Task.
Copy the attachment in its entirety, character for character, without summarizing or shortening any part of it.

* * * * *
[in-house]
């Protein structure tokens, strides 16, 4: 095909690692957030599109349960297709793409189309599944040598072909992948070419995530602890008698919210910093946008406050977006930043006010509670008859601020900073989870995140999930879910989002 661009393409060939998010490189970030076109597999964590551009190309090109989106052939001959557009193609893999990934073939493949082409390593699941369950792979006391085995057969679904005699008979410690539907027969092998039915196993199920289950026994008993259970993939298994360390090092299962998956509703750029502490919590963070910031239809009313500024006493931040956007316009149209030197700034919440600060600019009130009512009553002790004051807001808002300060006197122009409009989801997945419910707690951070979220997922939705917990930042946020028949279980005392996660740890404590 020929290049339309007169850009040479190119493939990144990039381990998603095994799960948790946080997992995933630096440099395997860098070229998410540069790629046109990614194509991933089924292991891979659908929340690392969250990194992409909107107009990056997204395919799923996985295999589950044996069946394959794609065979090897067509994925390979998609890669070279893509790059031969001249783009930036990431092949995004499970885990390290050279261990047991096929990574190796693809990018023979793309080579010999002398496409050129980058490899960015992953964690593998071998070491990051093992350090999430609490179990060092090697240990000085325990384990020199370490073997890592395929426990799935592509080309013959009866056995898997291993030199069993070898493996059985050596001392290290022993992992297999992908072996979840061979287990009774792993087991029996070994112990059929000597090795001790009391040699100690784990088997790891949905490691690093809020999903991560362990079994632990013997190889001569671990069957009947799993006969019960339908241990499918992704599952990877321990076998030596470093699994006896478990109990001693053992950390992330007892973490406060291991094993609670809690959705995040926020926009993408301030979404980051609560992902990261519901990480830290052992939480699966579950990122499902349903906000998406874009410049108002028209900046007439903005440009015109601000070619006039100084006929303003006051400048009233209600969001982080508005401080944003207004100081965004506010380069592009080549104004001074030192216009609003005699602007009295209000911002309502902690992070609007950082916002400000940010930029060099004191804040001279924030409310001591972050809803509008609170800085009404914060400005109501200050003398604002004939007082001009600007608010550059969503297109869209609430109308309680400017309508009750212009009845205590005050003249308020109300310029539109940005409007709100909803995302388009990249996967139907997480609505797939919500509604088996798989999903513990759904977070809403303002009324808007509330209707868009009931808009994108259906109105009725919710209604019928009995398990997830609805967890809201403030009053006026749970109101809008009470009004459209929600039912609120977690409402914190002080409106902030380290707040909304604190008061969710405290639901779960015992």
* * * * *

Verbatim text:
[in-house]
């Protein structure tokens, strides 16, 4: 095909690692957030599109349960297709793409189309599944040598072909992948070419995530602890008698919210910093946008406050977006930043006010509670008859601020900073989870995140999930879910989002 661009393409060939998010490189970030076109597999964590551009190309090109989106052939001959557009193609893999990934073939493949082409390593699941369950792979006391085995057969679904005699008979410690539907027969092998039915196993199920289950026994008993259970993939298994360390090092299962998956509703750029502490919590963070910031239809009313500024006493931040956007316009149209030197700034919440600060600019009130009512009553002790004051807001808002300060006197122009409009989801997945419910707690951070979220997922939705917990930042946020028949279980005392996660740890404590 020929290049339309007169850009040479190119493939990144990039381990998603095994799960948790946080997992995933630096440099395997860098070229998410540069790629046109990614194509991933089924292991891979659908929340690392969250990194992409909107107009990056997204395919799923996985295999589950044996069946394959794609065979090897067509994925390979998609890669070279893509790059031969001249783009930036990431092949995004499970885990390290050279261990047991096929990574190796693809990018023979793309080579010999002398496409050129980058490899960015992953964690593998071998070491990051093992350090999430609490179990060092090697240990000085325990384990020199370490073997890592395929426990799935592509080309013959009866056995898997291993030199069993070898493996059985050596001392290290022993992992297999992908072996979840061979287990009774792993087991029996070994112990059929000597090795001790009391040699100690784990088997790891949905490691690093809020999903991560362990079994632990013997190889001569671990069957009947799993006969019960339908241990499918992704599952990877321990076998030596470093699994006896478990109990001693053992950390992330007892973490406060291991094993609670809690959705995040926020926009993408301030979404980051609560992902990261519901990480830290052992939480699966579950990122499902349903906000998406874009410049108002028209900046007439903005440009015109601000070619006039100084006929303003006051400048009233209600969001982080508005401080944003207004100081965004506010380069592009080549104004001074030192216009609003005699602007009295209000911002309502902690992070609007950082916002400000940010930029060099004191804040001279924030409310001591972050809803509008609170800085009404914060400005109501200050003398604002004939007082001009600007608010550059969503297109869209609430109308309680400017309508009750212009009845205590005050003249308020109300310029539109940005409007709100909803995302388009990249996967139907997480609505797939919500509604088996798989999903513990759904977070809403303002009324808007509330209707868009009931808009994108259906109105009725919710209604019928009995398990997830609805967890809201403030009053006026749970109101809008009470009004459209929600039912609120977690409402914190002080409106902030380290707040909304604190008061969710405290639901779960015992």